On Mother’s Day we saw an independent film. A friend described it to me as non-gross post-apocalyptic story. Gotcha. Science fiction. Post-apocalypse.
After watching it, I looked up the description. “A young couple wake up one morning to discover every person on Earth has disappeared. The two must struggle to survive while unravelling what forces are at work.” First things first, be careful when you write your description. If every person disappears that either means that a young couple is no longer there and will not be waking up or they are not human.
I don’t think that was the case but please. I know you don’t want to reveal all in your description but please make sure it is accurate.
The tough thing about writing science fiction and fantasy is that your story world has got to have rules. Has. Got. To. Have. Rules. I can’t emphasize that enough.
If everyone but one specific couple disappears, there has got to be a reason. You can’t do it just to be spooky or strange. You can’t do it just to trap them together and see how they play out as a couple. That’s what desert islands are for. Nope. There has got to be a reason.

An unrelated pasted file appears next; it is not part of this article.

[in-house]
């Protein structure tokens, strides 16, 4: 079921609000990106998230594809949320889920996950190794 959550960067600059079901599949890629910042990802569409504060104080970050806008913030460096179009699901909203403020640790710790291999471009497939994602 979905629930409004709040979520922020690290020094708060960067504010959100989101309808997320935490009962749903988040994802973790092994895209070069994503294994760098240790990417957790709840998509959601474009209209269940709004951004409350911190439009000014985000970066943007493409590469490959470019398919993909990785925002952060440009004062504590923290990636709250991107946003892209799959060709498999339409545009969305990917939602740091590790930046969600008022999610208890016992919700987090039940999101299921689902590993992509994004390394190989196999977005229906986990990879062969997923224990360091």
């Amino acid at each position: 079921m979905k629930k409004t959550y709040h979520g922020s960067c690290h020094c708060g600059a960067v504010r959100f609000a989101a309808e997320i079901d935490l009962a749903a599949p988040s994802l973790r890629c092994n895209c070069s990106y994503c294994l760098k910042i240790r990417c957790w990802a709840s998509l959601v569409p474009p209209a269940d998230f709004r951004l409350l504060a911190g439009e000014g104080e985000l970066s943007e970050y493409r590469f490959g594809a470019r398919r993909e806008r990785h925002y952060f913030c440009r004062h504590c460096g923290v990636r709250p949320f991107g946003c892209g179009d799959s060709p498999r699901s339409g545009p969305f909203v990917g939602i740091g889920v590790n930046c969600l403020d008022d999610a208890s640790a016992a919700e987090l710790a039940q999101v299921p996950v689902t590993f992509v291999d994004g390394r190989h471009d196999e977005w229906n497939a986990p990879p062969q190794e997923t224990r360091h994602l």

And if they find someone else once, we are going to expect it to happen again. Why? Because you’ve set it up as possible. And it might provide a clue as to how and why everyone else vanished.
My husband says that it is really funny that someone as legalistic as I am loves fantasy and science fiction. Loves them. I really do. But it also means that I expect you the author/director/goof with a camera to follow your own rules.
These rules are a contract with your reader/viewer. If you violate these rules whenever it suits you, they lose all meaning.
You don’t have to reveal all to the reader. In fact the author should always know many things that are never stated in the story. But the author still has to know. Otherwise things seem random and more than a little pointless. Kind of like wearing a designer outfit when you are the only person left on earth.